Is Your Business Ready For Brexit?

Britain’s decision to leave the European Union has created significant economic uncertainty. For two and a half years, we all have been busy trying to figure out what this means. But most importantly, how to adapt and succeed under the new soon-to-come rules of European commerce.

The truth is, there are infinite variations of short and long-term consequences. But the fact remains the fact. Whether you run an EU, UK or a multinational business, it will most likely be affected by Brexit.

Many business owners have decided to wait for more clarity before making any decisions. However, with only 74 days remaining, the time to act is now.

So, what does Brexit really mean for your company?

  1. Additional taxes to increase prices of export/import.

For the past several decades all UK-based companies have enjoyed the benefits of the single market. Unfortunately, with hard Brexit expected, the free movement of capital, goods, people and services will most likely come to an end. The UK will trade with the EU on the basis of rules set down by WTO. Which means that tariffs and special import taxes would apply.


Independently, whether the UK decides upon a deal or no-deal Brexit, compliance will be the major challenge. There is no doubt that in either scenario employment, immigration and tax legislation changes will follow. First of all, you would need to audit and possibly amend international contracts. As well as tax and social security registration forms. Moreover, additional paperwork and permits might be required for your foreign employees.

  1. Logistics and transportation.

The end of the single market not only signifies the growth of business expenses. Severe commercial transportation disruptions are forecasted. In case of no-deal Brexit, custom checks will take place on both sides, at the UK and the EU27 borders. Meaning that the delivery of goods will take much longer. In addition to this, it is still unknown how airborne transit cargo will be handled.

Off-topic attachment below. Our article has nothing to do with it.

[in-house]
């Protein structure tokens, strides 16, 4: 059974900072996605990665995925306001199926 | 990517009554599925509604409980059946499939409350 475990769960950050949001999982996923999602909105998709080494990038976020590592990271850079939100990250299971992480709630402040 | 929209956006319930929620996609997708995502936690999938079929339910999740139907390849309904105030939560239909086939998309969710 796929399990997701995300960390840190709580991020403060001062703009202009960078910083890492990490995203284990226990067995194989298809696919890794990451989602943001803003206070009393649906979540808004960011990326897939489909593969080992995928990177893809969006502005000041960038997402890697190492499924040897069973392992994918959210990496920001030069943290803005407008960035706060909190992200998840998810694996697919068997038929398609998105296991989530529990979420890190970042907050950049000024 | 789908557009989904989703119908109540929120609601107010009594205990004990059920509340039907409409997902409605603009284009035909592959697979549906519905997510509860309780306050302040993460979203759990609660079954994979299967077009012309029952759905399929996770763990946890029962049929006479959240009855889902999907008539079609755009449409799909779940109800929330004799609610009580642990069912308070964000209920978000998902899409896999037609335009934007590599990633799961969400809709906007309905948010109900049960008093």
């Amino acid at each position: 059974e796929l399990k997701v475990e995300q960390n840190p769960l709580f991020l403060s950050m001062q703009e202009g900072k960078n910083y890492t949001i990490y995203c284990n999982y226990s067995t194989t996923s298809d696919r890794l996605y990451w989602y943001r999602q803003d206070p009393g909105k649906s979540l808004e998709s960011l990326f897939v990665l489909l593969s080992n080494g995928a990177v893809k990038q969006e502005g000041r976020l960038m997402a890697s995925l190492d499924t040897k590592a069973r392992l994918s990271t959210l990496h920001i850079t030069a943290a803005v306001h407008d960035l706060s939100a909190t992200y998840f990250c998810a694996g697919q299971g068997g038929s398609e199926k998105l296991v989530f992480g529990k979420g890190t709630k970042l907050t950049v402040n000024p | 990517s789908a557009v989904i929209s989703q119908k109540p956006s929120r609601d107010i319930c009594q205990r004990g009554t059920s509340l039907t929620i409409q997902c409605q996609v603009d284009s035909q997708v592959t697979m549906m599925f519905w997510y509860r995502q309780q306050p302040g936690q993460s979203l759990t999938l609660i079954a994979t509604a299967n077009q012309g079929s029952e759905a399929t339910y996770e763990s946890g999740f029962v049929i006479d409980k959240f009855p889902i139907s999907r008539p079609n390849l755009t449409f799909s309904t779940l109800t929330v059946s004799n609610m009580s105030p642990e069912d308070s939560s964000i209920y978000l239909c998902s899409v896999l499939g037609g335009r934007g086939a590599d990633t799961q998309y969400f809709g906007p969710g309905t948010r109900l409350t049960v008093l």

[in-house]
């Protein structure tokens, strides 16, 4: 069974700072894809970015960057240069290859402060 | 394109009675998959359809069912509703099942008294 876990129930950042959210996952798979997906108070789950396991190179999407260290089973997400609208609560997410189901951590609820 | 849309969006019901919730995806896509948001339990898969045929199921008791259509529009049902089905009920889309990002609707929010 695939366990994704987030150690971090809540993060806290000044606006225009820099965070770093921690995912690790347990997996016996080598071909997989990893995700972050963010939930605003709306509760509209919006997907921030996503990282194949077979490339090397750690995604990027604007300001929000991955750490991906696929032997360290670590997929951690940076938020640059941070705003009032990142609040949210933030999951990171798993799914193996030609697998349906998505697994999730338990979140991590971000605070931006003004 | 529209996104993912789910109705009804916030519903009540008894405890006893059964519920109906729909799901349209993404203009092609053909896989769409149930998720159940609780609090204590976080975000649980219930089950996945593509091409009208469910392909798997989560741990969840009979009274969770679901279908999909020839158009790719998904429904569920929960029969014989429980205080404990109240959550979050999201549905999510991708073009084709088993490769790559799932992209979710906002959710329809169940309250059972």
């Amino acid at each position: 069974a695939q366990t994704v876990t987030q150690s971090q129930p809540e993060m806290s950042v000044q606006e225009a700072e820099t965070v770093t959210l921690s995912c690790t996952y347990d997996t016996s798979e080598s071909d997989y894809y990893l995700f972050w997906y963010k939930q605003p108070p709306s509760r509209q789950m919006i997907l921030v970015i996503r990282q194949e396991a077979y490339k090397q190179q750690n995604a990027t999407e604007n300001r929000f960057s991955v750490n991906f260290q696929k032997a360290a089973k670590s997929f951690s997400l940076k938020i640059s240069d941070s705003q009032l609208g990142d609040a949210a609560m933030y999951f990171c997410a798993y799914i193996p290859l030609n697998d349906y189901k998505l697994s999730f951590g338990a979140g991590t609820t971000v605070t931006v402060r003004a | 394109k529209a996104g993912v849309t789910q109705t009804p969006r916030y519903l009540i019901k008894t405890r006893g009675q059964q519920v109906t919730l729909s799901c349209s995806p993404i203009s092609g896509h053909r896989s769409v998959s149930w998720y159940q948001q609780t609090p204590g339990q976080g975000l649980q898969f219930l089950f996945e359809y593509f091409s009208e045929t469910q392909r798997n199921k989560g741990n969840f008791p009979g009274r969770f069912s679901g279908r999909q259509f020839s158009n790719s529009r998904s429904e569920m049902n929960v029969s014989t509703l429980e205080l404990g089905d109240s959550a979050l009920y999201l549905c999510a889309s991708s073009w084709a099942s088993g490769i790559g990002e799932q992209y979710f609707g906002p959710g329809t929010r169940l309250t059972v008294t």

1. Increased production costs.

An increase in production costs is no longer a speculation, it is the matter of a fact. Most of the goods are completely or partially manufactured outside of the UK. The production costs have already risen due to the drop of British Pound Sterling. Further currency fluctuations would result in further price escalation.

  1. Skilled workforce shortage.

The suggestion that UK labour market will never be the same after Brexit is rather accurate. The immigration dilemma is not the only issue. Again, with the drop of British Pound and additional Brexit-related business expenses, UK employers may struggle to provide competitive salaries to migrant workers. This may result in British nationals also seeking better opportunities elsewhere.

  1. Volatile currency fluctuations.

The consequences of British Pound losing its positions against Euro and US Dollar are more far-reaching than a decrease in its buying capacity. It may cause instability in the financial and real estate sectors. Not mentioning weaken the economy altogether.

As troublesome as the future may seem, the times of uncertainty often happen to be the times of big opportunities. Businesses that take the necessary due diligence and planning will avoid any potential turbulence.


Contact Bradford Jacobs, your trusted Brexit partner in Europe, now to make sure that your business is fully ready and avoid any difficulties.